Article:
The discipline of dermatology includes the study of the basic biology of the skin and skin disease. Clinical dermatology is concerned with the treatment or prevention of skin disease. A brief overview of dermatology in Ireland is given below.
Skin disorders are common and affect people of all ages. Skin disease may have a highly significant effect on personal or family quality of life through discomfort and disfigurement. Some forms of skin cancer can cause death. Having a child with an itchy skin condition can upset sleep patterns and cause significant family stress. Many significant skin disorders are increasing in incidence. In childhood, an estimated 15% of the Irish population will develop atopic dermatitis and the annual incidence appears to have been increasing over the past decade. Ireland has one of the highest incidences of skin cancer in the world and the incidence of malignant melanoma has increased on an annual basis over the past 2 decades.
Irish dermatology services are organized within the two political jurisdictions. In both the Republic of Ireland and Northern Ireland common skin problems, such as eczema, acne and psoriasis, are most commonly managed by general medical practitioners.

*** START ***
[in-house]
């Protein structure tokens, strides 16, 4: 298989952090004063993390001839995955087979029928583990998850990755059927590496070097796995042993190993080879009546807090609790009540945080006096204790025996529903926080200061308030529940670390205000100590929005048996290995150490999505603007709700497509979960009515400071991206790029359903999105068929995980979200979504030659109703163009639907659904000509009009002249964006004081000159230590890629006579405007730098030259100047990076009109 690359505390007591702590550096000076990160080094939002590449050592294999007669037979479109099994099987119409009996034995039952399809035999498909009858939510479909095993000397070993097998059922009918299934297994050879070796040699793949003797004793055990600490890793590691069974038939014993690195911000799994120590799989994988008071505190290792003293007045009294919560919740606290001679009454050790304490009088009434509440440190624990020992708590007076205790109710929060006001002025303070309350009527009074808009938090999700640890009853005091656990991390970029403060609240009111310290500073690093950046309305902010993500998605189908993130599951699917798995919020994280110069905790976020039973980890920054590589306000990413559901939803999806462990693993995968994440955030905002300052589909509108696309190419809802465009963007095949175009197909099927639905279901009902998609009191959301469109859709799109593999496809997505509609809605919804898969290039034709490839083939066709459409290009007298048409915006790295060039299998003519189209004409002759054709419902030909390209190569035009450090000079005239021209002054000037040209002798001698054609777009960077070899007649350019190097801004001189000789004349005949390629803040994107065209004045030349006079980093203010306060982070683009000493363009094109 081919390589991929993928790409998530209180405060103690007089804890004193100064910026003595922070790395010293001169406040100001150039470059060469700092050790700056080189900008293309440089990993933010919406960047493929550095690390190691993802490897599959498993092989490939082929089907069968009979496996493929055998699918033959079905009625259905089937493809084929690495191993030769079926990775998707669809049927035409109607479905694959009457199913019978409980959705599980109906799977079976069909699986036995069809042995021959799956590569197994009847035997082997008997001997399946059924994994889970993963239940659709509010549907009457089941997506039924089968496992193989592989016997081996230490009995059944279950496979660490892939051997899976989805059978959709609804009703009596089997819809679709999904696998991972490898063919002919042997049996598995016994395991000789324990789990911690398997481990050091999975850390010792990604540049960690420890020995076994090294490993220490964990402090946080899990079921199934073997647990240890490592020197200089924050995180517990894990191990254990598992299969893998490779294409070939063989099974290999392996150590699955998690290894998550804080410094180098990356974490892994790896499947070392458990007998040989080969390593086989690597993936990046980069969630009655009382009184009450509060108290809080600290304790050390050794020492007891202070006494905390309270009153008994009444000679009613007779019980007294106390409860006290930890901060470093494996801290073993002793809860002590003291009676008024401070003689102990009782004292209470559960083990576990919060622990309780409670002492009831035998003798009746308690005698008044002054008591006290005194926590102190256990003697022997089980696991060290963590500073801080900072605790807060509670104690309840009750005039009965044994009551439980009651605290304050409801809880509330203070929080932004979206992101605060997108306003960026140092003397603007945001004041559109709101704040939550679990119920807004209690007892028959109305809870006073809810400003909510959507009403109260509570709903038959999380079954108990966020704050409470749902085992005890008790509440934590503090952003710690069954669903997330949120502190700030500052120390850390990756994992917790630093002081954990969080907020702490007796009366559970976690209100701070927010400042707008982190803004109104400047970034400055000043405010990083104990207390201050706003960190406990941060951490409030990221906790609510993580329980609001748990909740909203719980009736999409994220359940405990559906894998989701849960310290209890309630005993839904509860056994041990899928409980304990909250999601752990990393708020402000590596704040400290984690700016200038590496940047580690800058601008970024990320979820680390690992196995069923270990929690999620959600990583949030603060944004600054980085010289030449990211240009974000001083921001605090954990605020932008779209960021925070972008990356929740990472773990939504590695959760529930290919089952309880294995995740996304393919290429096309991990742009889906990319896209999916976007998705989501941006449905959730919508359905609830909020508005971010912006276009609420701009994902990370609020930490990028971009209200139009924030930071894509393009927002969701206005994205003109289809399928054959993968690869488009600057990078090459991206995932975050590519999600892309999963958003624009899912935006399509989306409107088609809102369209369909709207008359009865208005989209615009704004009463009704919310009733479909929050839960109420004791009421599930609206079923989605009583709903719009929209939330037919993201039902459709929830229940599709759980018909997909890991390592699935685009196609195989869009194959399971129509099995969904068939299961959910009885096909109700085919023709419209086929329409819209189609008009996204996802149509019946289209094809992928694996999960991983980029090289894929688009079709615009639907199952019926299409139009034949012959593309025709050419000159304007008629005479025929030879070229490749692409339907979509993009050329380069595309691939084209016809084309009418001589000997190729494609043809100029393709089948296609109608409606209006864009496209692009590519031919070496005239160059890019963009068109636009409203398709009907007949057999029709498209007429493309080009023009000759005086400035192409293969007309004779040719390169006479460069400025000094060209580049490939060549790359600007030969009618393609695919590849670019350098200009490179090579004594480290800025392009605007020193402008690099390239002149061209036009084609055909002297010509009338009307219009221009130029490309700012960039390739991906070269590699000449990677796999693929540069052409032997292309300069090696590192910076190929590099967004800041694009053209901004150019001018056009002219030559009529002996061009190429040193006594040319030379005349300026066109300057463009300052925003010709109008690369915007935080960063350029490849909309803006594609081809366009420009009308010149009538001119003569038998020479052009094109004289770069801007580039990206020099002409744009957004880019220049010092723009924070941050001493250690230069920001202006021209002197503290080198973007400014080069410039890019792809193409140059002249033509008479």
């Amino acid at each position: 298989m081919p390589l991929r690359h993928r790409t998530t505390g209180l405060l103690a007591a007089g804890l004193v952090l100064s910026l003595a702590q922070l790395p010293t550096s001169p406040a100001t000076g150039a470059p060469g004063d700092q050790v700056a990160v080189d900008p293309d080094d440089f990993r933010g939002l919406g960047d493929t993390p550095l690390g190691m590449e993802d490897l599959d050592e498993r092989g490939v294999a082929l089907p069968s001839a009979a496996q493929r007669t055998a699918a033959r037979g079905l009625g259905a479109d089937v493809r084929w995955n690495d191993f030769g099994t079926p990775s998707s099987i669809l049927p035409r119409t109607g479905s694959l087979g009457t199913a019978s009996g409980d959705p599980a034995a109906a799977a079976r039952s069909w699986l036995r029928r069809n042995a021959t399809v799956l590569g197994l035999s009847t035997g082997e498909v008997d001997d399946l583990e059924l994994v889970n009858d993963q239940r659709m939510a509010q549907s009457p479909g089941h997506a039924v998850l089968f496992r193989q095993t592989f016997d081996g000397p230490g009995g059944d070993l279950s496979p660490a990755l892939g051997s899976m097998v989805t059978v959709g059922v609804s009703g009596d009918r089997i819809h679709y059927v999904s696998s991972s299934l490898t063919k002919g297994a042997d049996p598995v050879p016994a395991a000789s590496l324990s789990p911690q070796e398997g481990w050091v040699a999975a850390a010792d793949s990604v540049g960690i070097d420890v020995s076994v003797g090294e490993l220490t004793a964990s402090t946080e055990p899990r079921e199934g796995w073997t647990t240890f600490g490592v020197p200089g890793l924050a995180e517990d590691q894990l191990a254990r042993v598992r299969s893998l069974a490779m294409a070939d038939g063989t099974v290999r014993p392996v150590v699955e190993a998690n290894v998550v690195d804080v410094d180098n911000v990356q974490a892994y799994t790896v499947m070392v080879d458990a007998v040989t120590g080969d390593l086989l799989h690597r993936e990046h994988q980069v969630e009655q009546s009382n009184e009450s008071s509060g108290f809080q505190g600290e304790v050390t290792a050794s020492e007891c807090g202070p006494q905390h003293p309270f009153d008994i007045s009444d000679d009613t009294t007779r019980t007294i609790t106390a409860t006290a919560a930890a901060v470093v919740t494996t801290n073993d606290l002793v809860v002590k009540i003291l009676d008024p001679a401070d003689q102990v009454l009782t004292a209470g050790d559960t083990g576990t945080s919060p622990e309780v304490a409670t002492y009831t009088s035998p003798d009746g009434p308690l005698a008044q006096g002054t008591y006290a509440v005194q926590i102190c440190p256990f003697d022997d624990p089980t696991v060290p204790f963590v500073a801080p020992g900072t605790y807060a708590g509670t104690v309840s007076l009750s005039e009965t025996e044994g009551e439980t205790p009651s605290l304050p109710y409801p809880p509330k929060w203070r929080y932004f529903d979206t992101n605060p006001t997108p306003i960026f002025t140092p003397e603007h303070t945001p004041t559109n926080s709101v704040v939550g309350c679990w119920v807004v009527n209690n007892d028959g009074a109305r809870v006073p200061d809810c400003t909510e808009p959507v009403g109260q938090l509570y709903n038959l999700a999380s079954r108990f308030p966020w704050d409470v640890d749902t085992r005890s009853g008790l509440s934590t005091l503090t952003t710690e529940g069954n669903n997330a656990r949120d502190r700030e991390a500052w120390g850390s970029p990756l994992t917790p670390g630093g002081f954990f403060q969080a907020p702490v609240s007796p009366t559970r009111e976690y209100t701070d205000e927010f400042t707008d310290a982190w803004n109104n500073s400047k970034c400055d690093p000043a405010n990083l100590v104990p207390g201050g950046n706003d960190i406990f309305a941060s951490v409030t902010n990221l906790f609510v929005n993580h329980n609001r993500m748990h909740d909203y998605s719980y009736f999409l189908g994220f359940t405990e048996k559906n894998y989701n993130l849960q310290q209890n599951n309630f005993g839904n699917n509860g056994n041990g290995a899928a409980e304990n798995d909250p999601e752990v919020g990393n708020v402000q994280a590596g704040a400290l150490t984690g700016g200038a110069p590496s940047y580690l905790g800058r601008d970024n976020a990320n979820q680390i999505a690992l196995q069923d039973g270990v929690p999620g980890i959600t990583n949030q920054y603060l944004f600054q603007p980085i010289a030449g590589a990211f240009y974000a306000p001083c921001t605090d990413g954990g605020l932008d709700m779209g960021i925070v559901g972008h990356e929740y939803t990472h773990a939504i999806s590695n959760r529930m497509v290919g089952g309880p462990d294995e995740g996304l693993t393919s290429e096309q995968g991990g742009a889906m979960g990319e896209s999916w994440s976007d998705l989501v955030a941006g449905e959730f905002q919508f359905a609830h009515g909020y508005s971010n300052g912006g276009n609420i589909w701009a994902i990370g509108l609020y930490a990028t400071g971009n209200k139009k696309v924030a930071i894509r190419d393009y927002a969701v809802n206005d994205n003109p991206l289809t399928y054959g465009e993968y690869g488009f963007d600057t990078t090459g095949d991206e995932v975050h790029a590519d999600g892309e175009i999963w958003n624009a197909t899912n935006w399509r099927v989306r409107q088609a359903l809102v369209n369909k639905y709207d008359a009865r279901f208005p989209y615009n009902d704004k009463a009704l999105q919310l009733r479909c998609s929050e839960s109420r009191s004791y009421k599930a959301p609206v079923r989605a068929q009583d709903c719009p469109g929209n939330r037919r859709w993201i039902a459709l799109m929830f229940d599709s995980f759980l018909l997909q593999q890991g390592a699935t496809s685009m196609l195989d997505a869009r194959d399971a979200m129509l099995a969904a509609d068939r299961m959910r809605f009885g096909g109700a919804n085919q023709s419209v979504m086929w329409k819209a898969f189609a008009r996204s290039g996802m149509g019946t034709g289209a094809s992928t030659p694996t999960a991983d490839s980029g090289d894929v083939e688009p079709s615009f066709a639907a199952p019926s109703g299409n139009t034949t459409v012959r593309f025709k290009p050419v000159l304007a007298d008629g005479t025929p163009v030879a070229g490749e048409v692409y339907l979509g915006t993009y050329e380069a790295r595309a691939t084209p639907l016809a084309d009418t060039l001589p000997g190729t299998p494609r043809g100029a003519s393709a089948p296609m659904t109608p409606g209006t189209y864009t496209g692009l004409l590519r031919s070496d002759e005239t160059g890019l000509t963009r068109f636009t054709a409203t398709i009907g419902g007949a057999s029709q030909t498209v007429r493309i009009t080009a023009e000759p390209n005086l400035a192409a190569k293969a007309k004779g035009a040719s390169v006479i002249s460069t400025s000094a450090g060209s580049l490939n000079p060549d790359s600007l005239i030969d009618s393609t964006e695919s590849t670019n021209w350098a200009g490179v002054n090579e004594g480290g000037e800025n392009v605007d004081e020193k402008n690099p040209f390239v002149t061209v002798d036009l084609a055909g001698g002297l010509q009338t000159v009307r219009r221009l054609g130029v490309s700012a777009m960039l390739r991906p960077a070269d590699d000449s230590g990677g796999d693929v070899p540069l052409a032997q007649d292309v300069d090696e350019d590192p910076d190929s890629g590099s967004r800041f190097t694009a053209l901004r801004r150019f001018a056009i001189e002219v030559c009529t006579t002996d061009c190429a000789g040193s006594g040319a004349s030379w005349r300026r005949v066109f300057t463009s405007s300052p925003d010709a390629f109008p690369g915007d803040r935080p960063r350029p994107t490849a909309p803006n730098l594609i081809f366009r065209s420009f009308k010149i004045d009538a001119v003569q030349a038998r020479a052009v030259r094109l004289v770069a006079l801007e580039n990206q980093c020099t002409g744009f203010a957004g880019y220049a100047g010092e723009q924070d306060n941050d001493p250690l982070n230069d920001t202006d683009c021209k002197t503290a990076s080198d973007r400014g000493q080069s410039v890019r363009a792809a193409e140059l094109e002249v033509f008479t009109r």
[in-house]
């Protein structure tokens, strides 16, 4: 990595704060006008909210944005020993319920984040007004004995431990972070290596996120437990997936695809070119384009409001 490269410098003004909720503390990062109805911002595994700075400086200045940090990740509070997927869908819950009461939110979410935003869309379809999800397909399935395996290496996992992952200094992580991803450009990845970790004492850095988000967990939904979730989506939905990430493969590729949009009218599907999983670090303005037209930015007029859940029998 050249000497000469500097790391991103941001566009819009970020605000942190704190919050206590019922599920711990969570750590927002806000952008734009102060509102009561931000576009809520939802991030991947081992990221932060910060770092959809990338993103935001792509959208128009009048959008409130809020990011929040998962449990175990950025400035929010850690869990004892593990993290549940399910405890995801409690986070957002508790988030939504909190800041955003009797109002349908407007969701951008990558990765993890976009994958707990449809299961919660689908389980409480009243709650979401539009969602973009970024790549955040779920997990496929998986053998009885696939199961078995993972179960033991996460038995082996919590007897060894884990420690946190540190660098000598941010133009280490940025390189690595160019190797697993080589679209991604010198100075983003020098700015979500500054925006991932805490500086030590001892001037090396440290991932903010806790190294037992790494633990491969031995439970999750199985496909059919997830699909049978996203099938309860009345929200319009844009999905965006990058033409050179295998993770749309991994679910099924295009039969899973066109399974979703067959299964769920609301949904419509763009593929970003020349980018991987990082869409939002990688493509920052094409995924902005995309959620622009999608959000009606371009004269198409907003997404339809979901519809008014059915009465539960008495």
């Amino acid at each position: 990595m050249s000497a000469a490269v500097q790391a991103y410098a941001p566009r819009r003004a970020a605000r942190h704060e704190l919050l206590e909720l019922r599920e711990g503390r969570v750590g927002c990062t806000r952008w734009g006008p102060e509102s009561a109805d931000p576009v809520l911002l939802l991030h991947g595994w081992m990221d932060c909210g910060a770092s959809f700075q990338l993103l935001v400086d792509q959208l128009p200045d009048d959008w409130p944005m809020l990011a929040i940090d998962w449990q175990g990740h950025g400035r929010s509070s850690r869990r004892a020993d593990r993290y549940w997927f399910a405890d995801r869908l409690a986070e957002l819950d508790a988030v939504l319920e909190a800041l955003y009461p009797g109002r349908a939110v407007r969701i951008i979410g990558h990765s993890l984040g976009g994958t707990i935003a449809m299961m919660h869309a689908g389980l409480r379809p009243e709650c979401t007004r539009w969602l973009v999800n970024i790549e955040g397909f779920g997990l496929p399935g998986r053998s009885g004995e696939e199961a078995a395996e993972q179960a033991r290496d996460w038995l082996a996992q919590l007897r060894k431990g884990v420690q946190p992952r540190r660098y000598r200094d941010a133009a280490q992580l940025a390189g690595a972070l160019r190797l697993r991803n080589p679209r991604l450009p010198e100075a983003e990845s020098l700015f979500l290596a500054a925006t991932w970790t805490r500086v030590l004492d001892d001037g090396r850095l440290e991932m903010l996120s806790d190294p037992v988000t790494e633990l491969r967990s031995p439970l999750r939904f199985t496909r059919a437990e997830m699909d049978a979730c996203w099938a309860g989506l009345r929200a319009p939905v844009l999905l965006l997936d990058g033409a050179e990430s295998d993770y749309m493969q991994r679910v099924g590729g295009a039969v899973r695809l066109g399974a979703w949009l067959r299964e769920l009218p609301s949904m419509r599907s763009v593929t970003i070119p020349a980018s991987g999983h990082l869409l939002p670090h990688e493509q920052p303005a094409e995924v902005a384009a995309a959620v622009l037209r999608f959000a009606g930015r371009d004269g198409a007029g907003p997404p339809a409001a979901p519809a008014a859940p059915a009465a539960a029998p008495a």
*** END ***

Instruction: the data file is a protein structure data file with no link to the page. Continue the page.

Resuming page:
More significant skin problems are referred to dermatologists, who are hospital-based specialists, by general practitioners. The primary role of a consultant dermatologist is to provide advice to patients and general practitioners on diagnosis and care. Irish dermatologists have an important role in co-ordinating the provision of dermatology services, and in the education of health professionals in the management of skin disorders in other settings. Increasingly nurses are developing specialised and valuable clinical skills and interests in dermatology. In the past few years the interest has lead to the formation of the Irish Dermatology Nurses Association.
Irish dermatologists provide specialist treatments and investigations such as patch testing for contact allergy, phototherapy (light treatment) and surgical treatment of skin cancers. Some centres offer laser treatment for birthmarks.
In both jurisdictions, inadequate numbers of consultant dermatologist posts to meet rising expectations has resulted in long waiting lists for new patient appointments.